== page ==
Jan 4, 2013

Out of the Frying Pan

Grease bins contain used fryer oil from restaurants. Here, the lid is left open.

Over the last week, we received multiple reports of a gull entangled in fishing line and hooks. It was apparently hanging out at the Santa Cruz Municipal Wharf, at the far end by the restaurants.

On December 30, Duane and Rebecca went to look. Armed with a long-handled net and a big bag of Fritos, the duo began scouring the pier in search of the injured seabird.

As they were walking past the first set of restaurants, Rebecca happened to spot a rock pigeon in an open grease bin. It was feasting on fatty bits and pieces suspended in the discarded fryer oil.

Oil is oil, and exposure to it can be extremely harmful to birds.

Feathers act like shingles on a roof - it's their structure and alignment that protect a bird from the elements and help it retain body heat.

Certain substances can cause feathers to 'collapse' - like oil or soapy water. When this happens, a bird loses its ability to thermoregulate and can quickly suffer hypothermia.

This close-up of a pelican's chest illustrates how feathers can part down to the skin, letting in cold water and air. This bird was exposed to water discharged from a fish processing facility in Monterey. 

The pigeon was greasy and in trouble, and so were a handful of others nearby. It was obvious they, too, had dined at the grease bin.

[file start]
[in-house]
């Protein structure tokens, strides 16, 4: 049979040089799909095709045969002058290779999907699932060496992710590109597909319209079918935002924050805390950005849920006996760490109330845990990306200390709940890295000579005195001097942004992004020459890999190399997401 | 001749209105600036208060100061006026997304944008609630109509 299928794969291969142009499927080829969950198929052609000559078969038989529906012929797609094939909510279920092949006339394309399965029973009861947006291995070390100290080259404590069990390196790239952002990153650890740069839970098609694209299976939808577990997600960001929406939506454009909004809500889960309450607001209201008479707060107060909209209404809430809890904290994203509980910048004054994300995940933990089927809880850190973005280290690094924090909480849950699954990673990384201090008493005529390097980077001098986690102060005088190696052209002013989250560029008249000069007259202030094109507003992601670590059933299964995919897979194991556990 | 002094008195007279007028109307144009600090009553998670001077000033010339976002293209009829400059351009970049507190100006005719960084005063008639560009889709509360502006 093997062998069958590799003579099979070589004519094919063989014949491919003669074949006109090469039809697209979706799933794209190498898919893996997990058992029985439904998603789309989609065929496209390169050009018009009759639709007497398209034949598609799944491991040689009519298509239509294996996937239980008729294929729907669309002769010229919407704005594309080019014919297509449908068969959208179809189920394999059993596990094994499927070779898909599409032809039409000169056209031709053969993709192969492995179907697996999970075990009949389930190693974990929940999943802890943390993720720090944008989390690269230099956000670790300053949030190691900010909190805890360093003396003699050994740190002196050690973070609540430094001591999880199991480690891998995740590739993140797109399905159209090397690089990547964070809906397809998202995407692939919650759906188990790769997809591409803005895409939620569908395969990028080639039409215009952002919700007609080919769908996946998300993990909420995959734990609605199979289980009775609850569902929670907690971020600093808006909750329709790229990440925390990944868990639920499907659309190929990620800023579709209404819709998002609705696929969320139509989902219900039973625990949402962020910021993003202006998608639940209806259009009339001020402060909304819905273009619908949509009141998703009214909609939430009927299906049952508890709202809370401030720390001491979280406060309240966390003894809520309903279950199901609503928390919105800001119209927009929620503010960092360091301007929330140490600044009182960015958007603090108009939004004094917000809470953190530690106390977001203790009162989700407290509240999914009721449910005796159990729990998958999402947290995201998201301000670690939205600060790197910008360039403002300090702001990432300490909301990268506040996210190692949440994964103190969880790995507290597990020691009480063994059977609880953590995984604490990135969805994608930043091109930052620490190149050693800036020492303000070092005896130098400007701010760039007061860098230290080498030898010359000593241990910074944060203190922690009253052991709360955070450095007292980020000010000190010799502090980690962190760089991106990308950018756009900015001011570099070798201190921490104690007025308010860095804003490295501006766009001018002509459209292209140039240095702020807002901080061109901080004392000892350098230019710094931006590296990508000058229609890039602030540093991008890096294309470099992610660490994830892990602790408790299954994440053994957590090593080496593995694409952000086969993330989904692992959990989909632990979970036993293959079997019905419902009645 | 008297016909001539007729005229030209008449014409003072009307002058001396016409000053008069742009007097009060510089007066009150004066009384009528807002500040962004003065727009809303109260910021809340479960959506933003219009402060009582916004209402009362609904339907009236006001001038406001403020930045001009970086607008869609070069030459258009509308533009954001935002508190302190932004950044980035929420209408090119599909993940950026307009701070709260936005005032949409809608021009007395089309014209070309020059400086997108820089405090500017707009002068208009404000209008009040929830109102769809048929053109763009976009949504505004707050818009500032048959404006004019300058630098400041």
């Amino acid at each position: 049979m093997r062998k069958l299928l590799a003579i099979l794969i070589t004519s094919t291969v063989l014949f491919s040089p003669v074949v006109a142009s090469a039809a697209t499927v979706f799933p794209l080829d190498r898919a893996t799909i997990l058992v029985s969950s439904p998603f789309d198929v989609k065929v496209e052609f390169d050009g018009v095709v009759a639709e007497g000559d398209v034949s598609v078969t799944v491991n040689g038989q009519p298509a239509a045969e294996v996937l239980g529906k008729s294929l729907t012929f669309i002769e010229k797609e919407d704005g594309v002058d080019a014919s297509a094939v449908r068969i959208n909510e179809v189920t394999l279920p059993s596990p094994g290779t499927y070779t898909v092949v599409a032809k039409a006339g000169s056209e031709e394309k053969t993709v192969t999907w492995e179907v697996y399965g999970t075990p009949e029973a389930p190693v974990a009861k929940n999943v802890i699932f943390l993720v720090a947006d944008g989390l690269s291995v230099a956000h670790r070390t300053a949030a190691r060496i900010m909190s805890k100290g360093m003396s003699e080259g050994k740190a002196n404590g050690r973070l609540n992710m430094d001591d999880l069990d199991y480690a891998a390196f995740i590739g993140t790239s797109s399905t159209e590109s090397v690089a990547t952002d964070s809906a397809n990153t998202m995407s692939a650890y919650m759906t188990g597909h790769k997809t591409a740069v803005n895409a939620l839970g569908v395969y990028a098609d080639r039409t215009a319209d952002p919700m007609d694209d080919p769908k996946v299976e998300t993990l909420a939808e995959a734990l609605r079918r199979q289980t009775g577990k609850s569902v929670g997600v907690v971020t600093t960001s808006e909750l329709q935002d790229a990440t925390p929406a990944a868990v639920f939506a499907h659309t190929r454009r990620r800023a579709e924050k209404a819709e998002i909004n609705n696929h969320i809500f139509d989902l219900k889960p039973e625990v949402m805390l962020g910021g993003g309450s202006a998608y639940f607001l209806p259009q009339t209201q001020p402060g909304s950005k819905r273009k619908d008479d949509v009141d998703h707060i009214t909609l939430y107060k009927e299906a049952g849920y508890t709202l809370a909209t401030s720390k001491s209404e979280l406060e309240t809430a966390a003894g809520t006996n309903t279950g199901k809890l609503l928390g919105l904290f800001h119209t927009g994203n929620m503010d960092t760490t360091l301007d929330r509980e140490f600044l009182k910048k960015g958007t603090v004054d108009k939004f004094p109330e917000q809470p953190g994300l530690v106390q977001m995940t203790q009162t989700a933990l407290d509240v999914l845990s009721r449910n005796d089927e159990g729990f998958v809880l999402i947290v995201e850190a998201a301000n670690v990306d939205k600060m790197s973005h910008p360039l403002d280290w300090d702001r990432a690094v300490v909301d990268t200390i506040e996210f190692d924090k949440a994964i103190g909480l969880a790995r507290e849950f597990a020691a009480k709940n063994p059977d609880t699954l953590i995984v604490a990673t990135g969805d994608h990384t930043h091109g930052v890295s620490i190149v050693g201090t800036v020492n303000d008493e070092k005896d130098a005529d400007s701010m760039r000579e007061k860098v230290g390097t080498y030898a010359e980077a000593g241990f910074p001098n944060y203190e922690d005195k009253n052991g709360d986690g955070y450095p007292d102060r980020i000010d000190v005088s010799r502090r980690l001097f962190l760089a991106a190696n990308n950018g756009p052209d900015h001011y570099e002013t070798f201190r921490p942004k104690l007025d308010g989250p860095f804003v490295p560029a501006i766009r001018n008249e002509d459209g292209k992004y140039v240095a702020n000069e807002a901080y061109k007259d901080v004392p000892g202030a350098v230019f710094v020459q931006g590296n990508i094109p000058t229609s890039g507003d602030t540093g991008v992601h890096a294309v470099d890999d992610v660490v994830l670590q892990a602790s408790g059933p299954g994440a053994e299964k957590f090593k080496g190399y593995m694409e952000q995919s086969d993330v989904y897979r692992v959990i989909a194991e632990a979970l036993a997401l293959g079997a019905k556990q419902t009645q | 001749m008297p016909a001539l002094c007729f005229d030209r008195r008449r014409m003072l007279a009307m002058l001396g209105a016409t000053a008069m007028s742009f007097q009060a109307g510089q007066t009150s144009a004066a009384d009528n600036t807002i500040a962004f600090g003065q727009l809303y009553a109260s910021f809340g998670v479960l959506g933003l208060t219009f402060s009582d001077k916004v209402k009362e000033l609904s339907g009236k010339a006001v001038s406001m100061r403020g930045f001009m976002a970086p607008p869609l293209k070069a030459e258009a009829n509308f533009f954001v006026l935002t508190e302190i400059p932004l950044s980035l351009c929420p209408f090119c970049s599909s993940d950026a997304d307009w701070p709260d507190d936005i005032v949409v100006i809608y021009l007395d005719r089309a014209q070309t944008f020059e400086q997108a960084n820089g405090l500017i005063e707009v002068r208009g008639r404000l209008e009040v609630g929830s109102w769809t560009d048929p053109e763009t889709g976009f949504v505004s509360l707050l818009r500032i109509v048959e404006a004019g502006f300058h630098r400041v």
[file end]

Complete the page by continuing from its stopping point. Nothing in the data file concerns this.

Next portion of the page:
Note the 'puffed-up' and 'hunched' appearance. This often indicates a bird is cold or unwell. 

The team planned their capture, setting the net and baiting the birds with crumbles. Within a few minutes they caught four oiled pigeons - two by hand!

With the rock pigeons safely contained in ventilated containers in the rescue vehicle, Duane and Rebecca resumed their search for the gull.

It wasn't long before it appeared - walking out from behind a parked car. The bird was hungry, and baited-in easily.

All five birds were transported to Native Animal Rescue in Santa Cruz.

We are extremely grateful to have them as a resource for infirm wildlife, including rock pigeons. Many wildlife rehabilitation hospitals do not treat pigeons as they are a non-native species.

The rock pigeon, also known as the rock dove, is not native to North America. It was introduced from Europe in the 1600s. It's not clear where their original range was, but hieroglyphics indicate pigeons were domesticated at least 5,000 years ago.

Check out the short video, below, to learn more about the amazing rock pigeon. Enjoy!

1 comment:

SaveSutro said...

Thanks for all you do, WildRescue - and especially for not discriminating against wildlife that isn't "native."